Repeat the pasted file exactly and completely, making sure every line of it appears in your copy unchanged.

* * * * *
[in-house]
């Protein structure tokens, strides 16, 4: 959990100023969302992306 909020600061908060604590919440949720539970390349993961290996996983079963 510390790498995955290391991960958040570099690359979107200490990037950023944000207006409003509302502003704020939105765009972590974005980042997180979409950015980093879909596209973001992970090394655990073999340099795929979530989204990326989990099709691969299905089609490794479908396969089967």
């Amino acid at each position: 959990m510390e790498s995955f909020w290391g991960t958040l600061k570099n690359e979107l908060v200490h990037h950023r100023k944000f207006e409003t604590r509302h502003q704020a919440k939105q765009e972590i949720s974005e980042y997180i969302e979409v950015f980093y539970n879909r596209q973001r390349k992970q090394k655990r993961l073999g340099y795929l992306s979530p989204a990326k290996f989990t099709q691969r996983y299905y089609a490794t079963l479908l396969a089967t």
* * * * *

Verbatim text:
[in-house]
């Protein structure tokens, strides 16, 4: 959990100023969302992306 909020600061908060604590919440949720539970390349993961290996996983079963 510390790498995955290391991960958040570099690359979107200490990037950023944000207006409003509302502003704020939105765009972590974005980042997180979409950015980093879909596209973001992970090394655990073999340099795929979530989204990326989990099709691969299905089609490794479908396969089967």
């Amino acid at each position: 959990m510390e790498s995955f909020w290391g991960t958040l600061k570099n690359e979107l908060v200490h990037h950023r100023k944000f207006e409003t604590r509302h502003q704020a919440k939105q765009e972590i949720s974005e980042y997180i969302e979409v950015f980093y539970n879909r596209q973001r390349k992970q090394k655990r993961l073999g340099y795929l992306s979530p989204a990326k290996f989990t099709q691969r996983y299905y089609a490794t079963l479908l396969a089967t």